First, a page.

One Put, One Call Option To Know About for Wells Fargo

Consistently, one of the more popular stocks people enter into their stock options watchlist at Stock Options Channel is Wells Fargo & Co. ( WFC). So this week we highlight one interesting put contract, and one interesting call contract, from the May expiration for WFC. The put contract our YieldBoost algorithm identified as particularly interesting, is at the $47 strike, which has a bid at the time of this writing of 97 cents. Collecting that bid as the premium represents a 2.1% return against the $47 commitment, or a 11.1% annualized rate of return (at Stock Options Channel we call this the YieldBoost).

START SLIDESHOW:
Top YieldBoost WFC Puts »

Selling a put does not give an investor access to WFC's upside potential the way owning shares would, because the put seller only ends up owning shares in the scenario where the contract is exercised. So unless Wells Fargo & Co. sees its shares decline 2.2% and the contract is exercised (resulting in a cost basis of $46.03 per share before broker commissions, subtracting the 97 cents from $47), the only upside to the put seller is from collecting that premium for the 11.1% annualized rate of return.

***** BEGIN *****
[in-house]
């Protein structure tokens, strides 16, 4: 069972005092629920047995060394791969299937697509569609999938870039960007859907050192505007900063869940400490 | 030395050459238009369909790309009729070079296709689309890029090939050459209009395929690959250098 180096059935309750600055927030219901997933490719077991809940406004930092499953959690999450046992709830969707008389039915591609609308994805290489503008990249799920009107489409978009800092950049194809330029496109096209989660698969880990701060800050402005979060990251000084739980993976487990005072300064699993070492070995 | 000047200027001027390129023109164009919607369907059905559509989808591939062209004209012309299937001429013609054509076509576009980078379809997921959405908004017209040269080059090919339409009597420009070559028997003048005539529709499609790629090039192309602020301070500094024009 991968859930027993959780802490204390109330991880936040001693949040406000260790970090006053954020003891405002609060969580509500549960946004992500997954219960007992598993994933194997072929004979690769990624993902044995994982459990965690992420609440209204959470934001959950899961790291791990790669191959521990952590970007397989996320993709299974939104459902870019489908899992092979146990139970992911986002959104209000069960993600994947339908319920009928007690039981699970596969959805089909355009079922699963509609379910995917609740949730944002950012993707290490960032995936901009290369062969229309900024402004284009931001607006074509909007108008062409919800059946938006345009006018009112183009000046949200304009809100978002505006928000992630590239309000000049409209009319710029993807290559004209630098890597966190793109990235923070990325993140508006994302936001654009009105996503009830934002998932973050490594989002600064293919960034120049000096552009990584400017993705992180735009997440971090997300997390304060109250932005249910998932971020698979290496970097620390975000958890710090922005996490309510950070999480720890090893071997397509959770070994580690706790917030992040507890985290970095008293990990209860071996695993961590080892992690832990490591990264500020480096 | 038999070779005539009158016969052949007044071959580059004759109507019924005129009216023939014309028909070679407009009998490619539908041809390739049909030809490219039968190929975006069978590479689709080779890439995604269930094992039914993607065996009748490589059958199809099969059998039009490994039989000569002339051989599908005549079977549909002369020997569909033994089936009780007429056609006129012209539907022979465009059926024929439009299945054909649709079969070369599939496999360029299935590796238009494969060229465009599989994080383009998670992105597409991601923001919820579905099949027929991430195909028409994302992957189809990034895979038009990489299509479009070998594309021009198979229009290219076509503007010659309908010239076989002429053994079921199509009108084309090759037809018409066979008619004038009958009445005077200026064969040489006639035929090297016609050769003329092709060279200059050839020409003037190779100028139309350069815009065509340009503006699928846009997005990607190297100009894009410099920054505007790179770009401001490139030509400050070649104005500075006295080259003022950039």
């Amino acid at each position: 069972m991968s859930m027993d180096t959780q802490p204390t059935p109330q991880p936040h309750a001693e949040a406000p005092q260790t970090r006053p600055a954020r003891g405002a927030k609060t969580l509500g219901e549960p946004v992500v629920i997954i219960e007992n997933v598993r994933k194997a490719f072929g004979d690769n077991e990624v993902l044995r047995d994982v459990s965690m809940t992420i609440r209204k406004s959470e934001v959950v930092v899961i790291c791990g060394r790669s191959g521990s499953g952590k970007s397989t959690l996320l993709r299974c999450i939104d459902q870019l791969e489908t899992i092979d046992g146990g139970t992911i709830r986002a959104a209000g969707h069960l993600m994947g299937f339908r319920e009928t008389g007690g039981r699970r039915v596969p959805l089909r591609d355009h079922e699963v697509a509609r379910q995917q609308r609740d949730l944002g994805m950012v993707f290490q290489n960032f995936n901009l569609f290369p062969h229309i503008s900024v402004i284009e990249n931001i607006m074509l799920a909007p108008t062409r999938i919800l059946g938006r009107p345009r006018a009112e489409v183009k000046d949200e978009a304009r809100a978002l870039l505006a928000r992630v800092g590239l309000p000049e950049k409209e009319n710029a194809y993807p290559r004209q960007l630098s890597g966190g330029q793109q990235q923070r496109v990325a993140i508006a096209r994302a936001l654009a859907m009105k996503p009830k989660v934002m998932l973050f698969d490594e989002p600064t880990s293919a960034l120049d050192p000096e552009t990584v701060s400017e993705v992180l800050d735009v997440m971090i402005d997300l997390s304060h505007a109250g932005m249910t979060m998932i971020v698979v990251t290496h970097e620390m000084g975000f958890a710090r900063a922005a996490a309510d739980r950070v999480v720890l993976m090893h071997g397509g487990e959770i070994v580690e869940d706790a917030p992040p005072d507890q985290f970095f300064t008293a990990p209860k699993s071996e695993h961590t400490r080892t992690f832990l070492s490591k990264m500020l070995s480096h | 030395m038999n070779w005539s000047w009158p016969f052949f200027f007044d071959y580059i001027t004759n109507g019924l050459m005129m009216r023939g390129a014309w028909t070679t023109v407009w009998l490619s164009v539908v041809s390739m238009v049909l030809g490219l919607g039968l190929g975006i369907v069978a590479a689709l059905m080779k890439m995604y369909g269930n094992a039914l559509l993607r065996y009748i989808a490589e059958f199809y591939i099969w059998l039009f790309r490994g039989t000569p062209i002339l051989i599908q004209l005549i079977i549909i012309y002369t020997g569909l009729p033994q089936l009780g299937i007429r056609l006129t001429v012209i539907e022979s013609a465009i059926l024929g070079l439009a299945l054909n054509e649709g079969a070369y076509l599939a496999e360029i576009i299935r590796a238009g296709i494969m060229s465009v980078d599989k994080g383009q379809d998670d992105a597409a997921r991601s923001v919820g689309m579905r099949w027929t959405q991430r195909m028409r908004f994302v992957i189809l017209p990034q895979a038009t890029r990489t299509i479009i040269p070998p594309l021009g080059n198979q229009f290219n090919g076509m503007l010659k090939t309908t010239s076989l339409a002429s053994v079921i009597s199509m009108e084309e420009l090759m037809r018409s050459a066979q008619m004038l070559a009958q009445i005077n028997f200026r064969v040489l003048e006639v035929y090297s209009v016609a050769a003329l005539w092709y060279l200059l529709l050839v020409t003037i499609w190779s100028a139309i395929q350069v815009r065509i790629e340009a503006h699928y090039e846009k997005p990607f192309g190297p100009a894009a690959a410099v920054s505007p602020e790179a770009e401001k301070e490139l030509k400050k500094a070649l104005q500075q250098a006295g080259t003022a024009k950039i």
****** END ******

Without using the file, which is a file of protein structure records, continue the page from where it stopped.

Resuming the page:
Interestingly, that annualized 11.1% figure actually exceeds the 2.5% annualized dividend paid by Wells Fargo & Co. by 8.6%, based on the current share price of $48.10. And yet, if an investor was to buy the stock at the going market price in order to collect the dividend, there is greater downside because the stock would have to lose 2.19% to reach the $47 strike price.

If you liked this article you might like

How to Make Your Life Successful Just Like Billionaire Warren Buffett

How to Get Rich Using Warren Buffett's Favorite Stock Market Indicators

With the Fed, It's Different This Time

China's Banks Halt Business With North Korea Per United Nations Sanctions

How to Live Just Like Billionaire Warren Buffett